Question: It’s about Egypt and Saudi Arabia. Obviously there will be a pledge for Lebanon. The meeting today did not come up with any solid pledges, no dollar figures, nothing. In that case, why would the Saudis, and especially the Egyptians, who are not particularly a wealthy country, be invited to this meeting? Were they invited for a political endorsement or for another reason?
Spokesman: I think this was not a meeting about money; it was about sending a signal of support to the Lebanese people and to the Lebanese Government.
Question: You may have answered this over the last couple of days, but we’ve been kind of busy. Where are we on Zimbabwe because there were reports last week that Mugabe had withdrawn the invitation for the UN to visit, but we were speaking to Gambari late in the week and he said that it may still be on?
Spokesman: As you know, the Secretary-General and President Mugabe met on the sidelines of the Summit and they obviously discussed issues of importance both to the UN and to Zimbabwe. They reviewed the humanitarian requirements, relating particularly to the situation resulting from demolitions and food requirement shortfalls. They agreed it would be appropriate to have, in the near future, a high-level visit from someone from the humanitarian affairs department. As for a possible visit by the Secretary-General, the two,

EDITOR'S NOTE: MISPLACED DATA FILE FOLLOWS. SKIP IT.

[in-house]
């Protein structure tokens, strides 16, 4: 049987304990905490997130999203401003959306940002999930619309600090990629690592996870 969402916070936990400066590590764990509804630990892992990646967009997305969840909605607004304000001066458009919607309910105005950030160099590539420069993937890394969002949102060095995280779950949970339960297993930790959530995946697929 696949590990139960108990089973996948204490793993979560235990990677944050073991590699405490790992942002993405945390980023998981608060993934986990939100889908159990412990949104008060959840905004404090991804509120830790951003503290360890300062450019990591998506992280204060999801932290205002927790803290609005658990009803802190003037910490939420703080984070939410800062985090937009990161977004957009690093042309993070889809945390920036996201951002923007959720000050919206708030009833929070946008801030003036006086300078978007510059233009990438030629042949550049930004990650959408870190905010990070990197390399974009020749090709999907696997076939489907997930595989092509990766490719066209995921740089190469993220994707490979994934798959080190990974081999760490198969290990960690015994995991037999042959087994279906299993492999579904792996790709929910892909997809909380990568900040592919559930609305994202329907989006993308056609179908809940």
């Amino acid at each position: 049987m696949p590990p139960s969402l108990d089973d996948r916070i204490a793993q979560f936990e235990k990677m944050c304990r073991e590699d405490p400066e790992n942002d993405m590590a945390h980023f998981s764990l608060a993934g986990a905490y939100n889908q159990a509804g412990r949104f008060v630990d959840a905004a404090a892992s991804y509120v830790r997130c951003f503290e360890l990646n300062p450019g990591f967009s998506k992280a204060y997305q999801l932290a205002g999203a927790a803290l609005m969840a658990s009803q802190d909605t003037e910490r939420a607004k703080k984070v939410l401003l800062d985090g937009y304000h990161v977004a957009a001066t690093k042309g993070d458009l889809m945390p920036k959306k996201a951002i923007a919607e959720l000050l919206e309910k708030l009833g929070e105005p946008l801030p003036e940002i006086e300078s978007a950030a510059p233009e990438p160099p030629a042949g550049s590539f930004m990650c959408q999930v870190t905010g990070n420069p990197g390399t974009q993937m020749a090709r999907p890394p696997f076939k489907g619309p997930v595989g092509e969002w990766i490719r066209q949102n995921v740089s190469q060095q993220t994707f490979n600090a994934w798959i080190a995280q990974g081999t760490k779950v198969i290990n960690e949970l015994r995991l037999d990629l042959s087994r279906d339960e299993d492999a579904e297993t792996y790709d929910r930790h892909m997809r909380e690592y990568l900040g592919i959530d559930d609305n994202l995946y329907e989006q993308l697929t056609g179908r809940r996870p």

Mr. Mugabe and the Secretary-General, both agreed that it needs to be properly prepared. So the focus is on both the humanitarian and obviously on preparing an eventual visit.
Question: So no Gambari, but someone from the Office for the Coordination of Humanitarian Affairs?
Spokesman: Yes, that’s correct. Pragati, all yours.
Spokesperson for General Assembly President
In the General Assembly, the general debate continues in morning and afternoon meetings today. For the first time, the debate has an agreed theme: “Follow-up and implementation of the Summit outcome”. It is expected to run through the end of this week.
In his opening statement on Saturday, President Jan Eliasson said that he believed that the World Summit Outcome document is a “strong and substantial foundation” for work ahead, and “a beachhead of common ground from which we launch ourselves forward with urgency and common purpose”. He said that once he has absorbed the contributions from the general debate, he plans to present an outline of work for the Summit follow-up and for the revitalization of the Assembly.
This evening around 7 p.m., after all statements conclude, the plenary will take up the report of the General Committee and will adopt the agenda and allocation of items for the Assembly session.
[This part of the plenary was postponed to Tuesday evening due to the partial power outage at UN Headquarters on Monday.]
President Eliasson also participated this morning in the wreath-laying ceremony observing the anniversary of the death of Dag Hammarskjöld, who is a personal hero of his.